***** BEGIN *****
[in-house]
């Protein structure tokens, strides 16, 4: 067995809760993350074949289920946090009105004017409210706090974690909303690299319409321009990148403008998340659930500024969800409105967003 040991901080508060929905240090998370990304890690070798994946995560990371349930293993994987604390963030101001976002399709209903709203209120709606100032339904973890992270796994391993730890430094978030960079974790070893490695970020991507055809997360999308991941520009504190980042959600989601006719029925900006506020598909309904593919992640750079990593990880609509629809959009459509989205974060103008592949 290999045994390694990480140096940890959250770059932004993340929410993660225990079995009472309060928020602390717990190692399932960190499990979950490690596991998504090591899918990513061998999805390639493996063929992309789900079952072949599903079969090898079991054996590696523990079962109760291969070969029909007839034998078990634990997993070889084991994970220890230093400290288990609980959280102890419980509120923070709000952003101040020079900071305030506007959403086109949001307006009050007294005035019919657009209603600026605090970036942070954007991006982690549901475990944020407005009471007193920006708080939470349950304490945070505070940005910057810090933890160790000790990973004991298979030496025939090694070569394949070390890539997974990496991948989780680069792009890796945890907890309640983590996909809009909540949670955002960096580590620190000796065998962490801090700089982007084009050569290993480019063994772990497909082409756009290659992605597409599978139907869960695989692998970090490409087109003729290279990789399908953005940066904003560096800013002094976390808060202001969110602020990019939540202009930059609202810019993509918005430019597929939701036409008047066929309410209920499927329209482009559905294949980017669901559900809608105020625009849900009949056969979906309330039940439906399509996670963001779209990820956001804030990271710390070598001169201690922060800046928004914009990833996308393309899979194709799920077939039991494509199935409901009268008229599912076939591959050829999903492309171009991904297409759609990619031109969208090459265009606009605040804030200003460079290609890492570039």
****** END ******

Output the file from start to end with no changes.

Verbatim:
[in-house]
């Protein structure tokens, strides 16, 4: 067995809760993350074949289920946090009105004017409210706090974690909303690299319409321009990148403008998340659930500024969800409105967003 040991901080508060929905240090998370990304890690070798994946995560990371349930293993994987604390963030101001976002399709209903709203209120709606100032339904973890992270796994391993730890430094978030960079974790070893490695970020991507055809997360999308991941520009504190980042959600989601006719029925900006506020598909309904593919992640750079990593990880609509629809959009459509989205974060103008592949 290999045994390694990480140096940890959250770059932004993340929410993660225990079995009472309060928020602390717990190692399932960190499990979950490690596991998504090591899918990513061998999805390639493996063929992309789900079952072949599903079969090898079991054996590696523990079962109760291969070969029909007839034998078990634990997993070889084991994970220890230093400290288990609980959280102890419980509120923070709000952003101040020079900071305030506007959403086109949001307006009050007294005035019919657009209603600026605090970036942070954007991006982690549901475990944020407005009471007193920006708080939470349950304490945070505070940005910057810090933890160790000790990973004991298979030496025939090694070569394949070390890539997974990496991948989780680069792009890796945890907890309640983590996909809009909540949670955002960096580590620190000796065998962490801090700089982007084009050569290993480019063994772990497909082409756009290659992605597409599978139907869960695989692998970090490409087109003729290279990789399908953005940066904003560096800013002094976390808060202001969110602020990019939540202009930059609202810019993509918005430019597929939701036409008047066929309410209920499927329209482009559905294949980017669901559900809608105020625009849900009949056969979906309330039940439906399509996670963001779209990820956001804030990271710390070598001169201690922060800046928004914009990833996308393309899979194709799920077939039991494509199935409901009268008229599912076939591959050829999903492309171009991904297409759609990619031109969208090459265009606009605040804030200003460079290609890492570039």